The Ed Show | February 21, 2013
>> absolutely not. any suggestion to the otherwise -- to the contrary might have been found to the minutes of the meetings of the friends of hamts.
>> white house press secretary jay carney poking fun at the latest right-wing fever dream earlier today. last night we told you about how the conservative website breitbart.com reported that chuck hagel may have financial ties to a group called friends of hamas. we've got a problem here, folks. friends of hamas does not exist, and the story is bogus. yet the folks at breitbart are not only sticking to the report, they're attacking anyone who even questions it. this is the way conservative media operates these days in the business world. worse yet, instead of throwing water on these baseless stories, elected officials are fueling the fire by responding to them. senator rand paul said he found hagel 's possible tied to a non-existent group concerning. and earlier this week senator lindsey graham of south carolina demanded that hagel respond to a rumor about him published by another right-wing blog. in both cases the claims had absolutely no merit. yet pushing these stories helped the right-wing media and republican lawmakers further their agenda. smear hagel and undermine ultimately president obama . "the new yorker" weighed in on this troubling development earlier and they wrote, "at its best reporting is like science. you form a hypothesis and you try to prove it. but more importantly, you shoot it full of holes to see if any of the wounds are fatal. this unfortunately is a lesson that a certain part of the conservative media doesn't seem to have learned yet." i'm joined tonight by the famous dan rather , anchor and managing editor of " dan rather reports" on axs tv. i'm honored. thank you for being here.
>> thank you very much. it's good to be here.
>> what are we seeing evolve in the information age in america when it comes to reporting and sourcing?
>> well, good reporting and sourcing is in steep decline, and that leaves communications about american politics . keep in mind that we now have the new internet. together with traditional american journalism. it remains so susceptible to manipulation, deception, and distraction that it allows lies to get started and then spread like mildew in a damp basement. it has a feed loop. the feed loop generally goes internet to cable, cable to mainstream television. the next day the newspapers and the feed loop just keeps going. and if you're organized well enough, if you have enough time to pour it in, you can frame a person or a policy on complete lies but win the battle of public opinion because the situation exists.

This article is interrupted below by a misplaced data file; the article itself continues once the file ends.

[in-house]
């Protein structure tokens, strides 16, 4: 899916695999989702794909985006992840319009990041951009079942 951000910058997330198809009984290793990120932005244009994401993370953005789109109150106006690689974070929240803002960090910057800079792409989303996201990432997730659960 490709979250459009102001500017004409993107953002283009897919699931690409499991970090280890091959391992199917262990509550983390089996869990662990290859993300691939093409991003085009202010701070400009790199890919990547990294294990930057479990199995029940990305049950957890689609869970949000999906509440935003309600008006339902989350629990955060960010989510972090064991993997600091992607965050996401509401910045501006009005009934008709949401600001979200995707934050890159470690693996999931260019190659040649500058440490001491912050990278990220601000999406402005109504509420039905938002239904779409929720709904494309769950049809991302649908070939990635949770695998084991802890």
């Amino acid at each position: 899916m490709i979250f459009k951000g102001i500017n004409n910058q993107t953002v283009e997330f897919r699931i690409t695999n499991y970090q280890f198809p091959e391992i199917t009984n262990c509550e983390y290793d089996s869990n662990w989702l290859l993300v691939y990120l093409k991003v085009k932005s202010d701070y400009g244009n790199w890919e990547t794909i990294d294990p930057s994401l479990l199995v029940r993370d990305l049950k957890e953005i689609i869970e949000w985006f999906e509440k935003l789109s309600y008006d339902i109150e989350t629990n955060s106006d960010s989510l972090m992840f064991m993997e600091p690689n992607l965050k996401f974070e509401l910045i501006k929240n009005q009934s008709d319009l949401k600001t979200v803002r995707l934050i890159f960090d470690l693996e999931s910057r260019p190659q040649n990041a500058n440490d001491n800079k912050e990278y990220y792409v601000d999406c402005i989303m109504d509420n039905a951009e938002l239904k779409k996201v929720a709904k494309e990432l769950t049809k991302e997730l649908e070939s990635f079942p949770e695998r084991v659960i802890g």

>> i'm amazed that there are lawmakers that take erroneous information almost and treat it as gospel and put it right into the news cycle. where there's responsibility in all this?
>> well, obviously, they have none. i'm even more amazed at american journalism. i don't exempt myself from this criticism. we've all kind of fallen into it, some more than others. but it's one thing for politicians to do this. for their own ideological partisan political or personal gain. it's another thing for those of us in the news and american news, which one's was the gold standard for the world, because we had reporters, if you told a reporter something was a lie, he found it out because he wore out shoe leather, he made telephone calls, his organization had other reporters who would check it out, and they've exposed the lie. there's very little of that now. it's left only in a few, few places.
>> are the days of having three sources on a story gone?
>> gone with the wind.
>> and how do we correct that in universities in america? i mean, this is an educational process. without letting young reporters get hung up in the feed cycle.
>> well, i agree with you that young reporters need to be trained. old reporters need to be reminded. but i think what we need is to start no later than the seventh grade, ed. this is a civic responsibility. to listeners, viewers, and readers it's listen but convenient verify. there's an old card table expression, you trust your mother, but you cut the cards.
>> what we have seen is politicians grab on to a morsel of information and turn it into a news story because they are elected officials and people believe what they say.
>> exactly. and frequently that information is wrong or is an outright lie. the worst cases are when the politicians know it and they use it anyway.
>> how does the white house handle this? how should the obama administration respond to this? you just saw jay carney . he's been peppered with this a number of times.
>> well, frankly, i think they're trying to do a better job than has been done with some previous administrations, republican and democrat for that matter. the key thing is to get on it in a hurry. don't wait. there's a deadline every nanosecond today. so he who waits is lost. if you wait and let the perpetrators of these lies and these frauds ever get a foothold on the internet, you then get into the feedback loop that goes television to newspapers. if you get behind on that, you're lost.
>> do you feel the consumer's smart enough to figure this stuff out?
>> i have great confidence in the american public and consumers and listeners. that's been my whole experience in television. however, i think they need to be informed of just how widespread this is because there is a residue of people who say, listen, it was in the newspaper, it must be true, or it was on television, it must be true.
>> yeah. unfortunately, we're out of time. but i do want to say the days of that local reporter covering the school board are gone, it seems like, doesn't it?
>> well, it seems like it's as out of date as a hominy wagon.
>> dan, great to have you on "the ed show."
>> thank you, ed.
>> you bet. my pleasure. that is "the ed show." i'm